As the United States experienced a long-overdue racial reckoning during the summer of 2020 – with Americans from all walks of life gathering en masse to protest systemic racism – Jan Froehlich, M.S., O.T.R./L., associate professor of occupational therapy, was working with co-author June Thornton-Marsh and their editors at Routledge to put the finishing touches on a new book aiming to help practitioners and aspiring practitioners develop the essential skills for racially and culturally effective communication in health and social care.
Froehlich and Thornton-Marsh’s “Transforming Racial and Cultural Lines in Health and Social Care: Listening, Loving, and Lifting Spirits When You Can” draws from their wealth of experience in the field and long-time colleagueship. The pair met many years ago when Thornton-Marsh – who is a licensed clinical social worker in private practice in Maine – worked for the UNE School of Social Work.
The book is divided into four sections that offer perspective on developing such essential skills such as listening attentively and compassionately to others’ life narratives, aligning with and responding to others’ emotions, and finding humor in ourselves as well as others. The book’s final section includes interviews from medical, health, and social care practitioners discussing examples of how they use racially and culturally effective communication to transform the care they provide and create better health outcomes for their patients.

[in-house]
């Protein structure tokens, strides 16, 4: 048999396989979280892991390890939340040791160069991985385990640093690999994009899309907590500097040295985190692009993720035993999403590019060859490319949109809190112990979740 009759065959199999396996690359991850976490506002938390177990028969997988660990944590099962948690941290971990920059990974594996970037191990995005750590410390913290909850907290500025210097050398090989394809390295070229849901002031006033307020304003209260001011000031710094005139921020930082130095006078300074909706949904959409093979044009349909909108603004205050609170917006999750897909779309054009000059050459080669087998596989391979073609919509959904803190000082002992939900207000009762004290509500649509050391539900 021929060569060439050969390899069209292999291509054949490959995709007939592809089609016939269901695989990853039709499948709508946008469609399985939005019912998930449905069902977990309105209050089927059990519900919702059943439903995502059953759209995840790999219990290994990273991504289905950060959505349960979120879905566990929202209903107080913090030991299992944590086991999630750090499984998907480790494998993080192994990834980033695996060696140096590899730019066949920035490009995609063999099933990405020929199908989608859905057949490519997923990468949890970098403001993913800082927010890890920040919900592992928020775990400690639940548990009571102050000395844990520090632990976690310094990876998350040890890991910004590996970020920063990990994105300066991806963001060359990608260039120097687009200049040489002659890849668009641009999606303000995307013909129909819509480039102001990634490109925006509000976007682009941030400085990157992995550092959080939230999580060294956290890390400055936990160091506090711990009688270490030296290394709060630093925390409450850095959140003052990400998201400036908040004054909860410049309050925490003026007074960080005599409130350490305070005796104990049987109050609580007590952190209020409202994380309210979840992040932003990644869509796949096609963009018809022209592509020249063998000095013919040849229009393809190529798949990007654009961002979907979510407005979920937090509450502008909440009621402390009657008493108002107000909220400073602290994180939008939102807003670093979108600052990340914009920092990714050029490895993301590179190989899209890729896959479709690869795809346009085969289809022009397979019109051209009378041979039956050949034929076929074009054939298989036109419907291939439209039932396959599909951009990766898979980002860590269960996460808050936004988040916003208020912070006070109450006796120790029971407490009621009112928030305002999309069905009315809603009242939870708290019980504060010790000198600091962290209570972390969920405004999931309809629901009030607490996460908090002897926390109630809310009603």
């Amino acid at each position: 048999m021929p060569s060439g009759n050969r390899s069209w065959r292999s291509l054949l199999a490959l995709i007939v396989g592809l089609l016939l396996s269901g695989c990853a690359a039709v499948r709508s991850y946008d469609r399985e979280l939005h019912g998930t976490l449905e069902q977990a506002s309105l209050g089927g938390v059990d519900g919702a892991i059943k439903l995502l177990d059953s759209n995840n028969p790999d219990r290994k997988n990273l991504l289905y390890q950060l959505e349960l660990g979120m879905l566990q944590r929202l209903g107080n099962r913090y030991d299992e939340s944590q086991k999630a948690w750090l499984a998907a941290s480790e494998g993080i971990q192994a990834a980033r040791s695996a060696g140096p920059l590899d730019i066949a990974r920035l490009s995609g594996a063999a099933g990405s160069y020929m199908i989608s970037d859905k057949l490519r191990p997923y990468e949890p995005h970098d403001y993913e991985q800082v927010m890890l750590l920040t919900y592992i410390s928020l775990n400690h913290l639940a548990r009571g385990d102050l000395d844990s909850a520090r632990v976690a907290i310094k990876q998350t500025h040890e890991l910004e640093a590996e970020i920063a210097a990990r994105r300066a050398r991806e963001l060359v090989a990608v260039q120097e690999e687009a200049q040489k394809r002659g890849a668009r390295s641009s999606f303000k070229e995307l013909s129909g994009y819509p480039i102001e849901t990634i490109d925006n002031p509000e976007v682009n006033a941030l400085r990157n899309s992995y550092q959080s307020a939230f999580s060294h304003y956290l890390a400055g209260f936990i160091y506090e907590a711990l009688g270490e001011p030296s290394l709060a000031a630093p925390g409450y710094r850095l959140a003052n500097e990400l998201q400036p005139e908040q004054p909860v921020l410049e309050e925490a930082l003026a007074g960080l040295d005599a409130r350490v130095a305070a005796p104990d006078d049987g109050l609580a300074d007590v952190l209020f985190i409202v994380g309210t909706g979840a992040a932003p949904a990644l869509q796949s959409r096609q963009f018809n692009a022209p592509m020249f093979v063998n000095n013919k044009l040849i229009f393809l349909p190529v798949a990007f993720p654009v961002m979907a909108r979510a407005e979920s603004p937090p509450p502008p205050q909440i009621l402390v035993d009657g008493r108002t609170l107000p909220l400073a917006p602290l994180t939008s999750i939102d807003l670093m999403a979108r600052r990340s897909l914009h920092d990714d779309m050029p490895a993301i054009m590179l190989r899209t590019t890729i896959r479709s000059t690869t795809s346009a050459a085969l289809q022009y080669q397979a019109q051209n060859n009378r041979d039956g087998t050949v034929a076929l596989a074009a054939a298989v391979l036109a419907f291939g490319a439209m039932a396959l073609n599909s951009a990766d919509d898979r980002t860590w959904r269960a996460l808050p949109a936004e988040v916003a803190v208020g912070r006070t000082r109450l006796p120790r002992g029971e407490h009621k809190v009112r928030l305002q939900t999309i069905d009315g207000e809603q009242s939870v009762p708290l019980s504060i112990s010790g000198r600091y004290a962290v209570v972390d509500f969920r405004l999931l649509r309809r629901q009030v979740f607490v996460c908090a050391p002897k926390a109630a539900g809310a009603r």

Ultimately, the book makes the case that improved communication results in a better experience for patients and practitioners alike.
According to Dean of the Westbrook College of Health Professions (WCHP) and interim provost, Karen Pardue, Ph.D., M.S., RN, CNE, ANEF, a number of programs in the WCHP are currently previewing the book for integration into curricula and adoption as a contemporary learning resource.